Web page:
Although the land is still blanketed in snow with temperatures below freezing, Westerners are conditioned to expect fire. And by July, their expectations will be met as forest fires roar through their states. Some hoped President Bush's new budget would provide answers to this growing problem, but as usual, little has changed for the Forest Service.
Once again, the majority of the funding will go to wildland fire management and emergency fire suppression. Until budgets effectively address the causes of the fire problem - fuels accumulations and the ever-expanding wildland-urban interface - catastrophic wildfires will continue to ravage both forestlands and nearby communities.
In recent years, the Forest Service's budget for wildland fire management has averaged $1.5 billion a year. But each year, the Forest Service spends all of that budgeted money and then borrows from other programs, like research and restoration, to cover additional firefighting expenses.
After fire season, Congress relies on "emergency supplements" to reimburse the agency about $500 million annually. In effect, there is no budget for fire management; the more money the Forest Service spends, the larger the reimbursement.
For comparison, consider a private timber company that owns forestland and harvests timber. In the event of a wildfire, the company will divert funds to protect its timber.
The losses from fire and the diversion of funds from other valued activities directly impact the bottom line, even if insurance covers some of the losses. The need to preserve profits provides the company with a strong incentive to manage its forests to reduce the risk of damaging wildfires.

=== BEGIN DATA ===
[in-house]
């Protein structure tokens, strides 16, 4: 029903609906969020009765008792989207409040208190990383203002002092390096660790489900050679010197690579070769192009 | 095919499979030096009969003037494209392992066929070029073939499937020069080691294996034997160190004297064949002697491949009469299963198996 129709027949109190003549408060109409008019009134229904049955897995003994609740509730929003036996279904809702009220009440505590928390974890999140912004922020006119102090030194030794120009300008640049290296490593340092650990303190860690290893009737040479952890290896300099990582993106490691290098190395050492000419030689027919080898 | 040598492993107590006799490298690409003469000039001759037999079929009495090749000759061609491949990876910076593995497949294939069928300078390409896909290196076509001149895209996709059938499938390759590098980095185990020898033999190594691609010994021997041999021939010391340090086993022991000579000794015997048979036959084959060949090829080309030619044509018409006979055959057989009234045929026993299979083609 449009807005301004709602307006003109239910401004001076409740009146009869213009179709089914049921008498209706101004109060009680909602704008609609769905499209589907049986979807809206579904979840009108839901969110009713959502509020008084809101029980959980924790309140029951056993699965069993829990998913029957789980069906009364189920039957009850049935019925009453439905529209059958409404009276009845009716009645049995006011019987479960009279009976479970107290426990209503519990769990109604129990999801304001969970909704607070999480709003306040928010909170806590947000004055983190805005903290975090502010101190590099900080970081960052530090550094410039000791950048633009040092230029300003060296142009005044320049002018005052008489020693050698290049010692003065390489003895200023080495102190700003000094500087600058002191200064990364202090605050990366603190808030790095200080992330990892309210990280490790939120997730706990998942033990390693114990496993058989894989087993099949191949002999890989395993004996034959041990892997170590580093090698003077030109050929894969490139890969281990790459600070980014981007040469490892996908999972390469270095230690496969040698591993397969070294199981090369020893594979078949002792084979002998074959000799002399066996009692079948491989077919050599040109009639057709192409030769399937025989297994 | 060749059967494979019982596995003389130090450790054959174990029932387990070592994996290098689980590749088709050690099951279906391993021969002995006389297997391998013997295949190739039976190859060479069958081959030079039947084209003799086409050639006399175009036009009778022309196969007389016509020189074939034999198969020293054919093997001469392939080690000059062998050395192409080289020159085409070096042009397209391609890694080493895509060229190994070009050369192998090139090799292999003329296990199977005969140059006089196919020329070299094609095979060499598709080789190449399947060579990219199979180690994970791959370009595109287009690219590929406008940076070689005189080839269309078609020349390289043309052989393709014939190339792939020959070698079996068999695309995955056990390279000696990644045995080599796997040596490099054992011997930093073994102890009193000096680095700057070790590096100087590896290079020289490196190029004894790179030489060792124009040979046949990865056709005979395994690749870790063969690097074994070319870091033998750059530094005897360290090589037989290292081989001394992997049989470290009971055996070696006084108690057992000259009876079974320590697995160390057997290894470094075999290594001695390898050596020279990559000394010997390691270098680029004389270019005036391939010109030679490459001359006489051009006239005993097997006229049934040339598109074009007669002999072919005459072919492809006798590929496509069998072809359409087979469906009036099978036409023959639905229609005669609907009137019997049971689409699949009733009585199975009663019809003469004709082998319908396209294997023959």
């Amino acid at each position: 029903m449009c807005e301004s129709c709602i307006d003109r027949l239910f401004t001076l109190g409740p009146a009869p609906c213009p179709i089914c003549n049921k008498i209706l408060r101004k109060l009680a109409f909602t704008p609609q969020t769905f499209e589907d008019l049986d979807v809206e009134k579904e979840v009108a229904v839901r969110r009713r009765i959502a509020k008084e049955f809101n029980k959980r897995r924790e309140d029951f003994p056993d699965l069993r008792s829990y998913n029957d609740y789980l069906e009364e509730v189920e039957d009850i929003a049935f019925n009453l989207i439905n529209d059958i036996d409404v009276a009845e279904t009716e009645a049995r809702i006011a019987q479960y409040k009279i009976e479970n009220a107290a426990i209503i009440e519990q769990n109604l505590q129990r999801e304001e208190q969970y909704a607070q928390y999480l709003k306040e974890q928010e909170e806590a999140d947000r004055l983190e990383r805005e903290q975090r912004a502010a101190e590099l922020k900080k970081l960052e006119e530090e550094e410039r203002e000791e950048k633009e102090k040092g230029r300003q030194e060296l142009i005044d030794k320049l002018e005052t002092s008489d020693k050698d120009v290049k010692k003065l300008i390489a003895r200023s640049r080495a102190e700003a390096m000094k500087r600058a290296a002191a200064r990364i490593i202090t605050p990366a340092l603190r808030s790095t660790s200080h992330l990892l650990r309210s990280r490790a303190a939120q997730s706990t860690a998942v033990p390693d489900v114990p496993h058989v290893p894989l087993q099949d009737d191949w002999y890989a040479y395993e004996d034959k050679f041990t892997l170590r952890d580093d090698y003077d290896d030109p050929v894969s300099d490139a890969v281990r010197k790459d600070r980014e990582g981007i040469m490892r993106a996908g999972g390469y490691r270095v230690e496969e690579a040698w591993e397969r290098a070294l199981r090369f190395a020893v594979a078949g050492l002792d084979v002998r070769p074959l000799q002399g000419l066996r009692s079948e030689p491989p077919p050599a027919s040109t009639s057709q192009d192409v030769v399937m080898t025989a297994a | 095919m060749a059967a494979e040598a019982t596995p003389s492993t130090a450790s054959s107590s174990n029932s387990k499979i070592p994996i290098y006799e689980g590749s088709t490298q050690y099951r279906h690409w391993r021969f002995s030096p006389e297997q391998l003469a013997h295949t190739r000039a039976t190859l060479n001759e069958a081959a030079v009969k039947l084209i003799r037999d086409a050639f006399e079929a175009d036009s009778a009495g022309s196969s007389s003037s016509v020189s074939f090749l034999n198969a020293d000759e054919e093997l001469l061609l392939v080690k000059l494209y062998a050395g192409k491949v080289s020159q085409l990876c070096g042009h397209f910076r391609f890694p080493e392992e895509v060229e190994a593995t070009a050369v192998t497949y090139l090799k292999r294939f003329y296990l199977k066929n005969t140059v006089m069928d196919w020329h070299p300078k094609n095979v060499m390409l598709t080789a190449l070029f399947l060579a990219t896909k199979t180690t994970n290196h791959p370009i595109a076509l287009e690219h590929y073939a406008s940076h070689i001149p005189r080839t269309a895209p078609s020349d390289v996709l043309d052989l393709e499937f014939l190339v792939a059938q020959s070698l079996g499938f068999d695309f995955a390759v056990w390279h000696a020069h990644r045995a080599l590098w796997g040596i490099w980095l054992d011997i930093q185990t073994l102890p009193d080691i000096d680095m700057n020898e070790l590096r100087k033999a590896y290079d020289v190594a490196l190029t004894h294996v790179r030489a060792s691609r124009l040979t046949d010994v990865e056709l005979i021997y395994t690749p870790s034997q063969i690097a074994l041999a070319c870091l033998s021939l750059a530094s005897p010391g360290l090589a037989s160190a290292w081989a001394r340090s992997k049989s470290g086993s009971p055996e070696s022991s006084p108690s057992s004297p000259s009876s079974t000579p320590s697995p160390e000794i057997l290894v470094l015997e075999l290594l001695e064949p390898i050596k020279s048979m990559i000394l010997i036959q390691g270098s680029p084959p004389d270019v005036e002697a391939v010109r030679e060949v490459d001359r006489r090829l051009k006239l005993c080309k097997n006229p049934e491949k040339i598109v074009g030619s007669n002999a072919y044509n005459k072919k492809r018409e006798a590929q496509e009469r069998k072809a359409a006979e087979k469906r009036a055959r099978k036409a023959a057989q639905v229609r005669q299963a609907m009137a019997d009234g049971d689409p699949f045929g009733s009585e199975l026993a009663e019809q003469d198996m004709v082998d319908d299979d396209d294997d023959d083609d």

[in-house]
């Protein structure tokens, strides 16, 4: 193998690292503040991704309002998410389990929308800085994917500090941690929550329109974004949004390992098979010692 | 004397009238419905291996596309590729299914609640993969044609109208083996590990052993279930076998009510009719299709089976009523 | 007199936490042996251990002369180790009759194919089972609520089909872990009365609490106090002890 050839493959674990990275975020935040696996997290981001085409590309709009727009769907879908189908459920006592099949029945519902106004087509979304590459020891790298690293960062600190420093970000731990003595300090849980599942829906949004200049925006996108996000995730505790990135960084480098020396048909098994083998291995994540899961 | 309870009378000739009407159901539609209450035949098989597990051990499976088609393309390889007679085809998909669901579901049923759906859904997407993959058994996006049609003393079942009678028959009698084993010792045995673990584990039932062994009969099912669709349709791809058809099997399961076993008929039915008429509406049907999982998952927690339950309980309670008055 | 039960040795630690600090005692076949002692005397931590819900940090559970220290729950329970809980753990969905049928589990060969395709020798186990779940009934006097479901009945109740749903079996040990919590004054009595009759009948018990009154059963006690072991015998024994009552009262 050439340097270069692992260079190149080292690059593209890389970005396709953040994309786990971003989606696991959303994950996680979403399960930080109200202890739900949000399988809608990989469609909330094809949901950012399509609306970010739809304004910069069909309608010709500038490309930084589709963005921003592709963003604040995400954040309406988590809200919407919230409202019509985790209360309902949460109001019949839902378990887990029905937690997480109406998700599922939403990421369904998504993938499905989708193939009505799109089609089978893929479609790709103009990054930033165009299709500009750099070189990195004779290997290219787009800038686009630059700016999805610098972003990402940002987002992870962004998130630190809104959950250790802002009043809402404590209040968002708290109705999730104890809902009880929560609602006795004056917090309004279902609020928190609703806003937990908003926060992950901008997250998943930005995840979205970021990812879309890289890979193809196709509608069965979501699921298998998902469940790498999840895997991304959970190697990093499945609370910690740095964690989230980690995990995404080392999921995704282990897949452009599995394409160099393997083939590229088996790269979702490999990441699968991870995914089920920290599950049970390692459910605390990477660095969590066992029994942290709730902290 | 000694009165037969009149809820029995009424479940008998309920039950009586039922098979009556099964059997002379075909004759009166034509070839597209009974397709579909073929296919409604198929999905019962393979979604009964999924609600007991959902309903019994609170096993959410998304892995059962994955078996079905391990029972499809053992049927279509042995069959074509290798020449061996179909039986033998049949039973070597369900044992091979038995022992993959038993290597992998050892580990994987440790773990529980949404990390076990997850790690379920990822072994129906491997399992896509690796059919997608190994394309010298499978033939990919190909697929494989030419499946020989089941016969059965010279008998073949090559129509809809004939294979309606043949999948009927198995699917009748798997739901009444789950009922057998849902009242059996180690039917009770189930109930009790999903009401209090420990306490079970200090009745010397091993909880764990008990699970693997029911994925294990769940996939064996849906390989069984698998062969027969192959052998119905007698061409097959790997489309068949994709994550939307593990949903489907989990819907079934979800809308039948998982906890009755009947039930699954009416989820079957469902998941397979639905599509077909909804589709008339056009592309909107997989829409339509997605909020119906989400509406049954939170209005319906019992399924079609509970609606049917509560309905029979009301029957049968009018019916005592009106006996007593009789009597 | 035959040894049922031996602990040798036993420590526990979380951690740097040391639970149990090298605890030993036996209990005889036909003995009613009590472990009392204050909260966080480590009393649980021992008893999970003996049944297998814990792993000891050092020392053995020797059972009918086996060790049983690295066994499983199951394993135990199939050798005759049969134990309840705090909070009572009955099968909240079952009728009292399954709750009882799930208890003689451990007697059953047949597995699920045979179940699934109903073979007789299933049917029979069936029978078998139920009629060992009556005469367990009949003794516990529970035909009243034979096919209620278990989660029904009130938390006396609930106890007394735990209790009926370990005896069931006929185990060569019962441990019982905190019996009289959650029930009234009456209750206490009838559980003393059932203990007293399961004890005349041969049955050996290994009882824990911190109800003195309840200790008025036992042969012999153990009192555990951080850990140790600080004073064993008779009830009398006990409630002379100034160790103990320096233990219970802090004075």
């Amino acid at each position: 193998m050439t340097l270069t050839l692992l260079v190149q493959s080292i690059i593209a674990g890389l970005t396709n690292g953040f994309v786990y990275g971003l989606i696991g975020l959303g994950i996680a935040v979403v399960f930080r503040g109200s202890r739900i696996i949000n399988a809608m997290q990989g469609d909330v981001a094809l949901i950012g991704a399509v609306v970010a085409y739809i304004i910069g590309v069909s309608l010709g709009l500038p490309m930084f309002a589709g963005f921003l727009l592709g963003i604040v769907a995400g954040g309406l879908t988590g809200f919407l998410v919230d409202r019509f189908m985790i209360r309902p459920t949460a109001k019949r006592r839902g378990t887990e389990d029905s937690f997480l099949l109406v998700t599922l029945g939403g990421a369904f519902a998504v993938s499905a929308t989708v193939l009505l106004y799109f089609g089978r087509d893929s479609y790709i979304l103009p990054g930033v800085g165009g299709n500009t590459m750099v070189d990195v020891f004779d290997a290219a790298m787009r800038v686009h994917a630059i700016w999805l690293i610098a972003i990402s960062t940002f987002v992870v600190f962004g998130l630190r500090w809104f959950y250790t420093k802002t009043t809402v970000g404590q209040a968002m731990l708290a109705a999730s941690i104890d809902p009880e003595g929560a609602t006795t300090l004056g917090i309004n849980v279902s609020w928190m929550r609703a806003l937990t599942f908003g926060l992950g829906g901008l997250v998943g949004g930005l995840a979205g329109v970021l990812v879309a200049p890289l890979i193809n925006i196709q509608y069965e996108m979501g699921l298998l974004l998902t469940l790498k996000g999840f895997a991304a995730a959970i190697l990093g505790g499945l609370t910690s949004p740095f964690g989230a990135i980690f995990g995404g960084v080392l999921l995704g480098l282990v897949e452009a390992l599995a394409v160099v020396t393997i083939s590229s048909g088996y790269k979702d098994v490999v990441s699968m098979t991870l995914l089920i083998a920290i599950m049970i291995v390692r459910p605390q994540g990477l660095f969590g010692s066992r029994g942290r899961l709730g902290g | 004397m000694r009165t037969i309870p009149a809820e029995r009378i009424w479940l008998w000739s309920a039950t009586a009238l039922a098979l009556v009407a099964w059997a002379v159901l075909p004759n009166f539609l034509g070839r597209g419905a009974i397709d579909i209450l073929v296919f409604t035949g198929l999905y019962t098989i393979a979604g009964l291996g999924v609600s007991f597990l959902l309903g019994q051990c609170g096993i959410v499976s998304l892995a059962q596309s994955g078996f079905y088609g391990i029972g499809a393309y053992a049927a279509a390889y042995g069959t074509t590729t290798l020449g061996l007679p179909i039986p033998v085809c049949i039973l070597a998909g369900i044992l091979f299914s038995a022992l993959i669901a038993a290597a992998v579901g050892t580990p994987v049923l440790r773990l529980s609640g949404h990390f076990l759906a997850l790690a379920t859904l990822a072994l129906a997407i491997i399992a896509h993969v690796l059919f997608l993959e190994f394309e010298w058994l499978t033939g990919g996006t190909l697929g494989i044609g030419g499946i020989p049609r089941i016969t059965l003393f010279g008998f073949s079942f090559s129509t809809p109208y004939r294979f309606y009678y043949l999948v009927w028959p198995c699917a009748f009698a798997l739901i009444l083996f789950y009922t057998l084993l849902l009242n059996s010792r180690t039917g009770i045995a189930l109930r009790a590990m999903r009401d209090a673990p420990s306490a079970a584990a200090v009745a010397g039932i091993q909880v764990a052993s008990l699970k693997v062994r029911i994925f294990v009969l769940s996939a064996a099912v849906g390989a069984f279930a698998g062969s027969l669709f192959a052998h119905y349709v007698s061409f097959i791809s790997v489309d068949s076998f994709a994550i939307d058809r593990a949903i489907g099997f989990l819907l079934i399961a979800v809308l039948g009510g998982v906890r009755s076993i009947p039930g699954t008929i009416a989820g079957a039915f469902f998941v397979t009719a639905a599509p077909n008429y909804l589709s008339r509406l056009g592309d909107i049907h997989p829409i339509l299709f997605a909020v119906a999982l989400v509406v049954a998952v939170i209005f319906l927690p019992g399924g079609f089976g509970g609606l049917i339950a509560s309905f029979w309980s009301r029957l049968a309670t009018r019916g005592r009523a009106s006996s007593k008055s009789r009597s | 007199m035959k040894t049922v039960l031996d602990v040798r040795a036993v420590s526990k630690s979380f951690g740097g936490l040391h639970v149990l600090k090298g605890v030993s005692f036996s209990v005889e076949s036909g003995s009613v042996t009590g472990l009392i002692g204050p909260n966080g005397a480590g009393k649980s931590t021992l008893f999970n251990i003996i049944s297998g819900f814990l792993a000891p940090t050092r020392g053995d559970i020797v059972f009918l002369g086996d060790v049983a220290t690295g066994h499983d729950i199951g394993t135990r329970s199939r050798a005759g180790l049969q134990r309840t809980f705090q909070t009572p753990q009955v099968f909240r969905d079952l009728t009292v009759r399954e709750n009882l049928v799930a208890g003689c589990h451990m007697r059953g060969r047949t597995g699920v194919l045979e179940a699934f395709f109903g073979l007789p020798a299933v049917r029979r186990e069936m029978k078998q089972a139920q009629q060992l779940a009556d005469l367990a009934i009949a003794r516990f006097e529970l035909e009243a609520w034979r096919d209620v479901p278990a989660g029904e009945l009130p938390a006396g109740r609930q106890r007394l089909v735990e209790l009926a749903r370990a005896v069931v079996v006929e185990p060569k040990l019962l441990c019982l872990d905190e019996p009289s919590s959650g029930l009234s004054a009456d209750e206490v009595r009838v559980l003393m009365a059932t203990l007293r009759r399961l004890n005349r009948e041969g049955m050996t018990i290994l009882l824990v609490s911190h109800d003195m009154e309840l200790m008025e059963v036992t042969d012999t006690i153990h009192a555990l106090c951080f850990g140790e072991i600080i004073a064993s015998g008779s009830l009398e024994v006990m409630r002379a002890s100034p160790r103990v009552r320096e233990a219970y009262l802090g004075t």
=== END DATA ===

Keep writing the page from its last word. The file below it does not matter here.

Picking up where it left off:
The Forest Service is by no means a timber company, and this example is not meant to suggest that it should be managed as one. But, the agency would reap significant benefits if it had incentives to prevent emergency situations.
Budgets should reward managers who address the fire problem before it blows up, rather than reward them when fires burn out of control. For example, in the wildland-urban interface, where wildfire poses great risk to communities, managers should focus on fuels reduction and preparedness.
In more remote areas, managers may choose to allow some wildfires to burn, if they pose no threat to people or property. This approach would have the dual benefit of reducing hazardous fuels accumulations and restoring fire to its historical role in forest ecosystems in these remote areas.
Taking a lesson from private industry, the first step would be to limit federal fire funding to appropriations. Without the cushion of emergency funding, managers will be forced to stay within appropriated budgets.
In addition, cost control would become a higher priority if budgets were strictly followed. Each national forest should be allowed to carry forward any unspent fire funds from one year to the next. Retaining the surplus at the forest level - not the regional or agency level - would encourage management suited to local conditions.
Finally, to prepare for predictable disasters, national forests could have some form of fire insurance, either provided by the government or the private sector. Just like private insurance, each forest would pay a premium from its appropriated budget, and could place claims during years when they face costly catastrophic fires.
Premiums would be adjusted accordingly, so that forests that consistently overspend would pay more toward insurance each year, while forests that stay within their budget would pay less.
The wildland fire problem will not be solved simply by throwing more money at the flames. Instead, new policies should provide incentives for cost control and emergency prevention. With this approach, there is hope that our tax dollars will not go up in smoke.
* ALISON BERRY is a research fellow at PERC, the Property and Environment Research Center.